Around a third of parents are unwilling to leave an inheritance to their children or provide them with financial aid, as they are concerned that divorce may mean that money leaves the family.
This is according to research from Investec Investment & Wealth, which found that 14% of parents had little or no confidence that their children’s marriages would last a lifetime.
It is perhaps an understandable concern, with around 42% of marriages failing, according to the Office for National Statistics.
There are, however, steps you can take to ensure that your money ends up in the right hands – irrespective of how successful your child might be at finding a long-lasting partner.
Make use of your gift allowance
The research found that one in six parents are opting to give their loved ones small financial gifts to help with the cost of living, rather than large lump sums.
It’s important to remember that everyone has a £3,000 annual gift allowance, covering financial gifts you can hand over each year, free of inheritance tax. On top of that you can give away up to £250 to any number of people each year.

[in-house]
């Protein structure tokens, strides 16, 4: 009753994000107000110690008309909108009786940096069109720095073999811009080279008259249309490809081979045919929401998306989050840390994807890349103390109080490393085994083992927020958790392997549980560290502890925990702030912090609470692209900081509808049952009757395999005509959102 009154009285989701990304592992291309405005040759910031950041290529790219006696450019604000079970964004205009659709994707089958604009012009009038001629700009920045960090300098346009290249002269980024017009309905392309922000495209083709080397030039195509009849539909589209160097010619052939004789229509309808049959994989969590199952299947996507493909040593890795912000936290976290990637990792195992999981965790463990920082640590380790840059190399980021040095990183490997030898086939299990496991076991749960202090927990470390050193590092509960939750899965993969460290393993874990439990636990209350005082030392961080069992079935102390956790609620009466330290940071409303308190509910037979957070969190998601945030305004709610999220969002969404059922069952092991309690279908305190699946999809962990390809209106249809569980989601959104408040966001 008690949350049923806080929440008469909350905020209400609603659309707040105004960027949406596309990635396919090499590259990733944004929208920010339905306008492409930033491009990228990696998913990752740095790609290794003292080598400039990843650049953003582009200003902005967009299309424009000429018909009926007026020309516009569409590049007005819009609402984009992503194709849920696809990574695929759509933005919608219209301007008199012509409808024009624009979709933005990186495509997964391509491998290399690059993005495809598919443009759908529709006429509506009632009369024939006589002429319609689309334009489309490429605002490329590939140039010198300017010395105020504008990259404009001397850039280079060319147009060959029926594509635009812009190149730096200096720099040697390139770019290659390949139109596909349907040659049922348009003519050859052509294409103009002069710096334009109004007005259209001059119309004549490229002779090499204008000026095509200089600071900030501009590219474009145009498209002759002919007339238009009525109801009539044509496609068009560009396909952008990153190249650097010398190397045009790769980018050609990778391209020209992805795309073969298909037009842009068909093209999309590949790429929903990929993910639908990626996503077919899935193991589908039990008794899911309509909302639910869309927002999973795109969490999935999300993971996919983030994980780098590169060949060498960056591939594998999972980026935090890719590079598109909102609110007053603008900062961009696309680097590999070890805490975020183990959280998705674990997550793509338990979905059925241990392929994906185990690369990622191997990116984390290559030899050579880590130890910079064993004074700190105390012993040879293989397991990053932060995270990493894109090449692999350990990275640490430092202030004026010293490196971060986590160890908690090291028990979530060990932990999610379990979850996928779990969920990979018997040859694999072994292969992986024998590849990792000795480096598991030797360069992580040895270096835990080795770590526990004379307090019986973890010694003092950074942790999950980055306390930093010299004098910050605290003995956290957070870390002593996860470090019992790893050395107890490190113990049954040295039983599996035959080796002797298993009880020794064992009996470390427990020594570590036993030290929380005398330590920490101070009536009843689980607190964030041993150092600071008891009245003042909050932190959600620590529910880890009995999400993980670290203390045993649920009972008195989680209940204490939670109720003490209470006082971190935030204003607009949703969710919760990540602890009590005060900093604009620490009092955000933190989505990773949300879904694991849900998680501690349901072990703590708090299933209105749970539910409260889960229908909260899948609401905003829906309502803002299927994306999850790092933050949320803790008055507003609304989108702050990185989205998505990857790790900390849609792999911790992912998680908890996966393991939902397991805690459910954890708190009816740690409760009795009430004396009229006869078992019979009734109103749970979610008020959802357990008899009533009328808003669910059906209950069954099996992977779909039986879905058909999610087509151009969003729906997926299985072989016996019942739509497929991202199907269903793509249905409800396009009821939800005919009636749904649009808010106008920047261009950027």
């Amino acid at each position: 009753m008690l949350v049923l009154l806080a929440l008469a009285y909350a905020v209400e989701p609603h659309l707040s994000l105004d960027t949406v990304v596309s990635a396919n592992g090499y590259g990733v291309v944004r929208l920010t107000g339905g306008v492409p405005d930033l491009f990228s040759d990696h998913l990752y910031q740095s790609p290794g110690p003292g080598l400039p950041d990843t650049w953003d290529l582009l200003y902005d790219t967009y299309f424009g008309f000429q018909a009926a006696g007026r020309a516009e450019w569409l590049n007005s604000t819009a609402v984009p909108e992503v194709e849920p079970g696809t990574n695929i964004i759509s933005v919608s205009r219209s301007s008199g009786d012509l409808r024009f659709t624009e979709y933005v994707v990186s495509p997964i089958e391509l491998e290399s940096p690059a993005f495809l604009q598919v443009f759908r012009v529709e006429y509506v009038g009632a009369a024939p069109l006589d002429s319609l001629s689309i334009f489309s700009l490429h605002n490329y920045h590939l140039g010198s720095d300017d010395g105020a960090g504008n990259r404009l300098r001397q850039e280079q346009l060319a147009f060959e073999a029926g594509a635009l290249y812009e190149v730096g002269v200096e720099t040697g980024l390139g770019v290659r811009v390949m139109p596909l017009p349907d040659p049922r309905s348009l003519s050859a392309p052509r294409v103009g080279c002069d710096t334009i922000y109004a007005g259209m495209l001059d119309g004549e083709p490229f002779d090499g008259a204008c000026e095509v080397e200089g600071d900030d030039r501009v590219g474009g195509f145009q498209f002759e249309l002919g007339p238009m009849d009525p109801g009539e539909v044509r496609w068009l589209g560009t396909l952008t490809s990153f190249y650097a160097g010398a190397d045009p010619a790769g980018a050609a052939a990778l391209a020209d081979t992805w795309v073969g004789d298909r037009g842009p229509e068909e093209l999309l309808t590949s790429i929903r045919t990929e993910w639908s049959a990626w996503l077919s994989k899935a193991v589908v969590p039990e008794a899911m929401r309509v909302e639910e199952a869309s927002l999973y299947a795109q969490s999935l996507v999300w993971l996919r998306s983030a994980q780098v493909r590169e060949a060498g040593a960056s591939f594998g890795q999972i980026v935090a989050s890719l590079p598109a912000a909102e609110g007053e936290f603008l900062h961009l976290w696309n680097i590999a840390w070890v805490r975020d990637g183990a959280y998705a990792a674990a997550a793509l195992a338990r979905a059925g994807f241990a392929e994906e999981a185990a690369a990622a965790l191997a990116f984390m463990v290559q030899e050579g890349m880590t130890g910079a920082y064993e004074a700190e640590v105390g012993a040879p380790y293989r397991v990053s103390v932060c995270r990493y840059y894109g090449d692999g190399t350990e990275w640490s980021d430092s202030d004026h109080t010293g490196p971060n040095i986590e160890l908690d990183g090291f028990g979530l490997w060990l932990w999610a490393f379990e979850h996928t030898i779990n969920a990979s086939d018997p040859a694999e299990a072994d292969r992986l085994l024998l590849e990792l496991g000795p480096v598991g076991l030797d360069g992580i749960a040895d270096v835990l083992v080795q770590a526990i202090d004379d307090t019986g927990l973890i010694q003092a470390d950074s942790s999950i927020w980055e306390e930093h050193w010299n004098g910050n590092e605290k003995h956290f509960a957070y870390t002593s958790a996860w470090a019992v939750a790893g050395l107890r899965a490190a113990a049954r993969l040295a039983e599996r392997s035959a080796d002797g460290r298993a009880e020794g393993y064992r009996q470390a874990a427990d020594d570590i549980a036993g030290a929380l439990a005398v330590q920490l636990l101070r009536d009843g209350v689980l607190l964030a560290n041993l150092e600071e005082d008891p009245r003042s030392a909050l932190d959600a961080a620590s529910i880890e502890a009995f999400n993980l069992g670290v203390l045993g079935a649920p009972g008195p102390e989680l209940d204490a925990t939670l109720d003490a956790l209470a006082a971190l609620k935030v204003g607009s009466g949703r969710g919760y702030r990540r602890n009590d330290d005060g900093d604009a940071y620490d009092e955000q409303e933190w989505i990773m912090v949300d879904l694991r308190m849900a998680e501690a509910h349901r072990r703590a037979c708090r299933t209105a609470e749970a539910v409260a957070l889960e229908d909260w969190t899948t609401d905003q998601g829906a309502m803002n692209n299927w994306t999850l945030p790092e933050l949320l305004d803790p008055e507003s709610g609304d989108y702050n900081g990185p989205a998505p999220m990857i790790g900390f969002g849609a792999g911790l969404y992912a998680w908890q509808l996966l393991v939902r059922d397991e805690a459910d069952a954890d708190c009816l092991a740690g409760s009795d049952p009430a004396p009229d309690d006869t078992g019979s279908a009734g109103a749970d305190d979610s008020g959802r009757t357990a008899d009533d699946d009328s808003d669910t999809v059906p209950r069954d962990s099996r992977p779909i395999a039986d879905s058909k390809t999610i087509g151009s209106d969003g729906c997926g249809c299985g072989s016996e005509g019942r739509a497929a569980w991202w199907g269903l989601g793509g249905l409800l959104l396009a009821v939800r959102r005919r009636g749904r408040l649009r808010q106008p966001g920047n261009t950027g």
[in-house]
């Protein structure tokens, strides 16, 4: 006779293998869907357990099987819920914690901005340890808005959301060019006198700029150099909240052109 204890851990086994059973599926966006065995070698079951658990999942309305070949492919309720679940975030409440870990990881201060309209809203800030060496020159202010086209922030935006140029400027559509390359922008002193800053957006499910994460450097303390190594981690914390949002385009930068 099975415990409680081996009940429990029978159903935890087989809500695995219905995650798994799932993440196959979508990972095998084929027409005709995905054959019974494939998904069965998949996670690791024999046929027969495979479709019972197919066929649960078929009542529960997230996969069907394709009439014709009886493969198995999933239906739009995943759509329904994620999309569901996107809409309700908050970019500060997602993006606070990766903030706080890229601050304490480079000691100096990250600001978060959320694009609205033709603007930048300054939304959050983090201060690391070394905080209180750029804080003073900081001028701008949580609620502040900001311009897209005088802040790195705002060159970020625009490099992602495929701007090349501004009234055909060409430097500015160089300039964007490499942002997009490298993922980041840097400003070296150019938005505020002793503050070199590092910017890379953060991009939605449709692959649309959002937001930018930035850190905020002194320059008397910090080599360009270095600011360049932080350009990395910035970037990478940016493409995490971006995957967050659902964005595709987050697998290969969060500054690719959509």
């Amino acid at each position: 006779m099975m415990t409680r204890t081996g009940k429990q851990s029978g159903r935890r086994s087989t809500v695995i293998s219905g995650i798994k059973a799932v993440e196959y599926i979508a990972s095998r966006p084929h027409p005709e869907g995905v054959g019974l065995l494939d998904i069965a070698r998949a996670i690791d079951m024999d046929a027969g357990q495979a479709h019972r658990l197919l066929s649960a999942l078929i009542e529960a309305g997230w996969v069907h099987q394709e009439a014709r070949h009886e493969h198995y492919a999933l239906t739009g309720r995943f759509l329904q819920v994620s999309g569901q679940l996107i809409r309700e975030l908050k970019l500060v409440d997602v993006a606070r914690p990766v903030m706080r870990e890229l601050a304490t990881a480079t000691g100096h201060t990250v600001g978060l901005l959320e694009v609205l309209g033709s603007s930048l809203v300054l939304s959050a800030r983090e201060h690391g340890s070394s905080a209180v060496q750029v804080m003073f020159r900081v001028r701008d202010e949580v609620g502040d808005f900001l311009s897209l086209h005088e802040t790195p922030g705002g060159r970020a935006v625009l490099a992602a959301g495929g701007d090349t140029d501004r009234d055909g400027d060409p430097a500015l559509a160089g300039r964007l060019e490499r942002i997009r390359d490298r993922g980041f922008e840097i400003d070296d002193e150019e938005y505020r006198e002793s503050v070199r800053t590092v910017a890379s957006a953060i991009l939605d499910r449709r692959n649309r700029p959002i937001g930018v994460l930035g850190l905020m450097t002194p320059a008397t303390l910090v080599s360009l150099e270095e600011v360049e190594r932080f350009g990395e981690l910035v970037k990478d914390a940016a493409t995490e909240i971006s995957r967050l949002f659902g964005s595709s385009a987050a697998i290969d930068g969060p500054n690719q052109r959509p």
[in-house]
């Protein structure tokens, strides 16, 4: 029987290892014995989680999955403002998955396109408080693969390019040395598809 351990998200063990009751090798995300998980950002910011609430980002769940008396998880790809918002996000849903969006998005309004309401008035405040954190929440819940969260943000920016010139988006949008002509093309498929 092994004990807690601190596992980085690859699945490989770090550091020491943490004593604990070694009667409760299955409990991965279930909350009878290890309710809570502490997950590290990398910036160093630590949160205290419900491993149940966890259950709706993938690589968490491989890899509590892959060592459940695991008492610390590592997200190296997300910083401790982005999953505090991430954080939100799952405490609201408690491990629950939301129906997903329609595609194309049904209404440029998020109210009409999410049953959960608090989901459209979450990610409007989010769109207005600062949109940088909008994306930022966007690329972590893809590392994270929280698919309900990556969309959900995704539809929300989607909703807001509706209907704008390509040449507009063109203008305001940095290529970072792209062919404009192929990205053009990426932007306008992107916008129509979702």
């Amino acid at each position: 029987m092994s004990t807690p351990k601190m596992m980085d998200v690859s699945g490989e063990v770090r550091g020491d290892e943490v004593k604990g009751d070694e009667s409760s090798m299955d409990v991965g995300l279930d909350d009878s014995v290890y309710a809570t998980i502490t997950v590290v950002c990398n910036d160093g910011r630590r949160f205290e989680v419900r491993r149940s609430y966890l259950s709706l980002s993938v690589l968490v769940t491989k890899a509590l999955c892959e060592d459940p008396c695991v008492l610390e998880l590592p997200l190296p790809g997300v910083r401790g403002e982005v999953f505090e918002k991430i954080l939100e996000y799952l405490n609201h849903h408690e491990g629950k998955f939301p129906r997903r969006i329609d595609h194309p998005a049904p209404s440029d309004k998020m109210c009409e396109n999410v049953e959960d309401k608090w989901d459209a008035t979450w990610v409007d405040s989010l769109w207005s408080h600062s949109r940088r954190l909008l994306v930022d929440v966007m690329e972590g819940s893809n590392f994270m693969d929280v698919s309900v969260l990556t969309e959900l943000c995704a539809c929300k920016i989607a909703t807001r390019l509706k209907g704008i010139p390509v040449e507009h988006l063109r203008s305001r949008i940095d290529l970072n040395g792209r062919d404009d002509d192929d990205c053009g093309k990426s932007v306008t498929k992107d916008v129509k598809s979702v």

Skip a generation
According to the research, around 14% of parents are skipping a generation and instead looking to leave assets to their grandchildren.
Put it in trust
The study found that one in seven parents are considering putting the money into a discretionary trust, which could be a useful way to protect the money from a divorce.
With a discretionary trust, it is up to the trustees to determine how and when any potential beneficiaries may be able to access the cash. You can appoint yourself as the trustee, so that you have final say over where the money goes, or you can go for an independent trustee. What’s more, the money within the trust is classed as separate from your estate, so it’s free of Inheritance Tax.
It’s important to consider exactly how you want your assets to be divided up among your loved ones, and get those wishes down in the form of a comprehensive will.
To talk to a professional will writer, contact us today by calling 0800 019 4557 or email: firstname.lastname@example.org
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